This week “The Avengers,” well, at least one of them, aren’t saving the world. Instead Thor portrayer Chris Hemsworth sets his sights a little lower, breathing new life into the flailing “Men in Black” franchise. Twenty-two years after the original hit film and a few years after a cancelled third sequel he’s joined by Marvel Universe citizens, “Avengers: Endgame’s” Tessa Thompson and “Iron Man” writers Matt Holloway and Art Marcum. The question is: Can the mighty Marvel alumni bring some of their magic to a different universe?   

This reboot keeps the basics of the franchise. There are still loads of chatty aliens, Emma Thompson returns and the Men in Black remain a nattily dressed but top-secret organization that monitors and polices alien activity on Earth. They’ve managed to stay undercover for decades by the use of a neuralyzer, a device that erases the memories of those who witness their efforts to keep the world safe from alien attack. It’s a failsafe but in at least one case it isn’t entirely effective. In a flashback we see a family, including a young girl named Molly (Mandeiya Flory), neuralyzed after an incident.

Cut to present day. Now grown up, Molly (now played by (Thompson) is about to realize her life-long dream, to become part of the best kept secret in the universe. “It took me 20 years to find you” she says to Agent O (Emma Thompson), head of MIB's U.S. branch. “I found you, which makes me perfect for this job.” Dubbed Agent M, she is assigned to the U.K. branch, headed by High T (Liam Neeson) and teamed with Agent H (Hemsworth). Her mission is to root out the biggest MIB threat yet, a mole in the organization. “We are the Men in Black,” says Agent H, “errr, the men and Women in Black.”  

Unless there is a mass neuralization of audiences “Men in Black: International” will not make us forget the charms of the first “MIB” film. Director F. Gary Gray’s take on the film delivers actors with sparkling chemistry—Hemsworth and Thompson first lit up the screen in 2017’s “Thor: Ragnarok” and continue to do so here—who elevate an otherwise unremarkable reboot of a well-loved franchise.

It has the earmarks of the original but, aside from Kumail Nanjiani as a tiny Marvin the Martian-esque alien named Pawny, there is nothing extra special about the extraterrestrials. For a movie about the “scum of the universe,” that seems like a missed opportunity. Nanjiani provides some much need comic relief in the film’s last section, but where is the creativity in the creature design?

Having said all that, despite the predictability of the plot, the chemistry on display makes “Men in Black: International” a fun, lightweight romp. 


Anyone who has read Bill Carter’s behind-the-scenes-tell-all “The War for Late Night: When Leno Went Early and Television Went Crazy” already knows that the happy, smiling faces you see on your television after midnight aren’t always happy or smiling. That premise is the starting point for “Late Night,” a new comedy written by and starring Mindy Kaling.

Emma Thompson is Katherine Newbury, star of the long-running “Tonight with Katherine Newbury,” a once powerful nighttime chat show. Now the cracks are showing. Ratings are falling off, her all-male writing staff are out of touch and worse, the show feels old-fashioned compared to the competition. While the Jimmys—Kimmel and Fallon—are doing stunts, Newbury features Doris Kearns Goodwin, author of “Team of Rivals: The Political Genius of Abraham Lincoln,” and signs off with the decidedly unhip, “That’s our show everyone. I hope I earned the privilege of your time.”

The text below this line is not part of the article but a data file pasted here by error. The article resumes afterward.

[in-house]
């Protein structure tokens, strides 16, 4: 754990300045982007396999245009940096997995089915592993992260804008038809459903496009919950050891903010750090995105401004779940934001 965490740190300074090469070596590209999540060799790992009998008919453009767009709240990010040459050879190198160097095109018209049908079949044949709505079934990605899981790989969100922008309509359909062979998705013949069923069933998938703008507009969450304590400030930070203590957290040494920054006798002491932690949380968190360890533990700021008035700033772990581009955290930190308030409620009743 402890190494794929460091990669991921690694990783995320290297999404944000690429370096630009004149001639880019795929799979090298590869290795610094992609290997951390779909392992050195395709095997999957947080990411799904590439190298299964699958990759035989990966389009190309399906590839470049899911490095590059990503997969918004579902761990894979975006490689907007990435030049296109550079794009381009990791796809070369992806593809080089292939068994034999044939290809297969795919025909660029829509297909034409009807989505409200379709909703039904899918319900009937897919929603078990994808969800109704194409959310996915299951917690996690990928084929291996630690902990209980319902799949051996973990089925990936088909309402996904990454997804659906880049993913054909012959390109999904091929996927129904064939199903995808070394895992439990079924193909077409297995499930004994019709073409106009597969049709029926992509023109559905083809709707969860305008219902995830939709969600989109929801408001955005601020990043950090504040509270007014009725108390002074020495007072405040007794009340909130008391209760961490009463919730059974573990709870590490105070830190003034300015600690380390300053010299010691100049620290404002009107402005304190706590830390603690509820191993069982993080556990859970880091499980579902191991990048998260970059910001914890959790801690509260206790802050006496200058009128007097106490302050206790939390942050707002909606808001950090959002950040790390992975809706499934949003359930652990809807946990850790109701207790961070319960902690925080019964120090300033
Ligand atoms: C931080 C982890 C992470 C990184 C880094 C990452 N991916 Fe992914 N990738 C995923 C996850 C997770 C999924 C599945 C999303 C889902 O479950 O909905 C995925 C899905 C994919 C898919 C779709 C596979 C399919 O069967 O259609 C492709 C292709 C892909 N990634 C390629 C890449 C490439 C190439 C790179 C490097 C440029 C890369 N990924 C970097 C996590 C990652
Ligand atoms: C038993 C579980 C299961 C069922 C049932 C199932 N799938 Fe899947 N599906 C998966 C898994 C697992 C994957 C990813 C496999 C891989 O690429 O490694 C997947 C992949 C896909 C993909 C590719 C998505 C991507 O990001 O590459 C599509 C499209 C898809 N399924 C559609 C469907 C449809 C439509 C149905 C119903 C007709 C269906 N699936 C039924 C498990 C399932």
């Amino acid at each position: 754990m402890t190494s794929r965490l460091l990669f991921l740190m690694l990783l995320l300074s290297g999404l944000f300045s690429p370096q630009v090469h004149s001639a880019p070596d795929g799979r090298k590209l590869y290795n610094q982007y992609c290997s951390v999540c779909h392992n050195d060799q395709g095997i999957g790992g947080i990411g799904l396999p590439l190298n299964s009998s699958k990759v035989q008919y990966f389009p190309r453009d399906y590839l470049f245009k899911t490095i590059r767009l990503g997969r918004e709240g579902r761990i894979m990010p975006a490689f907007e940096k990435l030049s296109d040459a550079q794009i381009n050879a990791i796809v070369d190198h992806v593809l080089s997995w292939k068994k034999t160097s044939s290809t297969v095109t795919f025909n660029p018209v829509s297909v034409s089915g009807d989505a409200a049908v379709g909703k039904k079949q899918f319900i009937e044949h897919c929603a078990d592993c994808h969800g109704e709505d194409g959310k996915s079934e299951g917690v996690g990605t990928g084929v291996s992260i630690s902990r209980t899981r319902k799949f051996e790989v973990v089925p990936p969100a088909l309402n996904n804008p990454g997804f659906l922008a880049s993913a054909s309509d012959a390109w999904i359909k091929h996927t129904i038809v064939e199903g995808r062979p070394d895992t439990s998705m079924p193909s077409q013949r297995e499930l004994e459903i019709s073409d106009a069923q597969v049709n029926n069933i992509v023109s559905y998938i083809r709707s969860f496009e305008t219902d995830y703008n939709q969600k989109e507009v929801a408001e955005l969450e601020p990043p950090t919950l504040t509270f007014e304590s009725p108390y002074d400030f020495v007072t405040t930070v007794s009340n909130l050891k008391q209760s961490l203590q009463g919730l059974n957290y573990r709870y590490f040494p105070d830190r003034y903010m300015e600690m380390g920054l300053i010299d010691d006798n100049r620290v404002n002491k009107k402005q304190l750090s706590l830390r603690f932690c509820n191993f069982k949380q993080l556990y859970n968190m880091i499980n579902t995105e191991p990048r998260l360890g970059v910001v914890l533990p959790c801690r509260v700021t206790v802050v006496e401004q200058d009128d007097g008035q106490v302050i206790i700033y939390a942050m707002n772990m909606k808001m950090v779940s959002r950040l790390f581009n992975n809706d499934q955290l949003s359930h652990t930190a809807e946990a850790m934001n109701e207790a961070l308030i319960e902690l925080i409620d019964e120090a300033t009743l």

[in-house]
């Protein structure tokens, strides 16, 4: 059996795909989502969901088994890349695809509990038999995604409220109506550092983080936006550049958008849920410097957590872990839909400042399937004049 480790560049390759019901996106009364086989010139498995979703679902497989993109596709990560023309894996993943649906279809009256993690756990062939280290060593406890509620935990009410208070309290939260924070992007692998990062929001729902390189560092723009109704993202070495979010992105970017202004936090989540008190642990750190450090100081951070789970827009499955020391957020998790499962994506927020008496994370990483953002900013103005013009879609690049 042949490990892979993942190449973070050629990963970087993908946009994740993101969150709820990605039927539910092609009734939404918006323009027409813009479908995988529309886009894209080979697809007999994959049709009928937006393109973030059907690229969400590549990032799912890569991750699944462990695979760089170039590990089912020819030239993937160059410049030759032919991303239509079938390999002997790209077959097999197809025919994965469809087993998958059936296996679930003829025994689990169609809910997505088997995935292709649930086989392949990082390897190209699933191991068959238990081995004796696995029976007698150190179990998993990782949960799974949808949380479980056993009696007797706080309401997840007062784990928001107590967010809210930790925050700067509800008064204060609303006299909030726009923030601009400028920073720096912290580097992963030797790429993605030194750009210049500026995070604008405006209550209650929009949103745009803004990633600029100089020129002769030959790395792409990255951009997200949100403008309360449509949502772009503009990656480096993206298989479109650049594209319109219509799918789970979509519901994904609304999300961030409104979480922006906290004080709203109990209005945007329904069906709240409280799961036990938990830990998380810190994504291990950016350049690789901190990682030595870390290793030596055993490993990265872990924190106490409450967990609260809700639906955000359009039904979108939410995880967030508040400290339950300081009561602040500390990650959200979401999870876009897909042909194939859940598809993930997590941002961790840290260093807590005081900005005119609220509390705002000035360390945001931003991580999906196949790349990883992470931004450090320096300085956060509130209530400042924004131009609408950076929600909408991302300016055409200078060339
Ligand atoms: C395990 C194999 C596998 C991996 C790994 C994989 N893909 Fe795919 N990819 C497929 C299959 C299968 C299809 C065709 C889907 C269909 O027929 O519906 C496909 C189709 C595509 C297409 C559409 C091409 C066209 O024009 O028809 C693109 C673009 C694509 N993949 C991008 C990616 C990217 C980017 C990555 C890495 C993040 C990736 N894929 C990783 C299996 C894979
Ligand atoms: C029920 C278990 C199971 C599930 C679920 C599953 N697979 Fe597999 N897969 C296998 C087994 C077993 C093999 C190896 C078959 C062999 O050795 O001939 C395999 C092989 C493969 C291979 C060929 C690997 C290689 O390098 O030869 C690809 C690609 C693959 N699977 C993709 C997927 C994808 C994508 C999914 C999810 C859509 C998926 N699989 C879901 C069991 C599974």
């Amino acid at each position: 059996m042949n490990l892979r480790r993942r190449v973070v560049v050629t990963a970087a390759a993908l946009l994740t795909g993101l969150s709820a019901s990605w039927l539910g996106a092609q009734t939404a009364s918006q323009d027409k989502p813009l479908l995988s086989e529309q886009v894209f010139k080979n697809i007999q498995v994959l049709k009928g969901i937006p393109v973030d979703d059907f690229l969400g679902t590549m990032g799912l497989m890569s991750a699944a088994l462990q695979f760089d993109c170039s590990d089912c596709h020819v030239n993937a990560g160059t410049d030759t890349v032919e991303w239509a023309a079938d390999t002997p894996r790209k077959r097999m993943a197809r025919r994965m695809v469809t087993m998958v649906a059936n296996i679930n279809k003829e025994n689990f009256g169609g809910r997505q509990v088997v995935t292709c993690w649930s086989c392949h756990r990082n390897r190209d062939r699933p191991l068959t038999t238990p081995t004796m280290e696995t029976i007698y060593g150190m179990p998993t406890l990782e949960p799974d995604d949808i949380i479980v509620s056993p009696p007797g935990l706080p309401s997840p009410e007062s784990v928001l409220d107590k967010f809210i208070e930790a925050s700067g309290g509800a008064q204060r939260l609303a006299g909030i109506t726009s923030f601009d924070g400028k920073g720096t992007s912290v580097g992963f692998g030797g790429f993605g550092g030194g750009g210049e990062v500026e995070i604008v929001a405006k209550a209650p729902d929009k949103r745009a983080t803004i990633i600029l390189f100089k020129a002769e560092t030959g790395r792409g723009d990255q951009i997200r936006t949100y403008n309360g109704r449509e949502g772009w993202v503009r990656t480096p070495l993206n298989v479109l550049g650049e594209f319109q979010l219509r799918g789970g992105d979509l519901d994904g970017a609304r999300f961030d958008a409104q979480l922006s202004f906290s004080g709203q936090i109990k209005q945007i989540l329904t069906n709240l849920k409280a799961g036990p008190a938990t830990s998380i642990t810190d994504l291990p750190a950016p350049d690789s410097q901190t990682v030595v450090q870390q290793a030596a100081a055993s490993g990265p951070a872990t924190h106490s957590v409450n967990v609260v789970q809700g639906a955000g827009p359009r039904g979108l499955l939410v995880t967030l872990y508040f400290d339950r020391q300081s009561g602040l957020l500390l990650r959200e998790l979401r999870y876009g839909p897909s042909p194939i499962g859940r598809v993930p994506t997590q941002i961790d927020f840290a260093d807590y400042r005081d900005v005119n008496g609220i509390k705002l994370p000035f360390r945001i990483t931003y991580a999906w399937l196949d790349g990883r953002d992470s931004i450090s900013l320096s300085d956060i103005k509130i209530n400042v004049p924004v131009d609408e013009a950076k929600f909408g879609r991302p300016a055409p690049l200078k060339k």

Facing cancellation—" The show is irrelevant,” says network head honcho Caroline Morton (Amy Ryan). “The ratings reflect that.”—Newbury is pressured into hiring Molly Patel (Kaling), a TV newbie whose only job experience comes from working in quality control at a chemical plant. She soon discovers the dangerous chemicals she worked with at the plant have nothing on her new toxic work situation. “You’re hired. If it doesn’t work out, which it probably won’t, you’ll be gone.” The other writers consider her unqualified, a “diversity hire,” and don’t even give her a chair in the writer’s room.

Still, Molly, who honed her comedy chops telling jokes on the loudspeaker at her former job, perseveres. Sitting on an overturned trash can (still no chair), she eagerly suggests ways to make the show better, to make her comedy idol more appealing to a younger audience. “I will not be marginalized by the white fist of oppression that prevails around here,” she says.

Her “never give up” mantra doesn’t play well with the boys’ club, particularly head monologue writer Tom (Reid Scott), but, after a rocky start—"Don't take this the wrong way,” Newbury says to Molly, “but your earnestness can be very hard to be around.”—the new writer’s spirit gradually wins over the host. “I need you, Molly, to help me change this show.”

Molly may help “shake some dust off the [fictional] show” but “Late Night” doesn’t exactly do a deep clean on its genre. The movie is basically a romcom about platonic female relationships. The plotline may be predictable, never zigging or zagging too far off the straight line starting with Molly’s outsider status and ending with the warm embrace of those who once shunned her, but sharp writing and engaging performances from Kaling, Thompson and John Lithgow as Newbury’s ailing husband, keep it on track.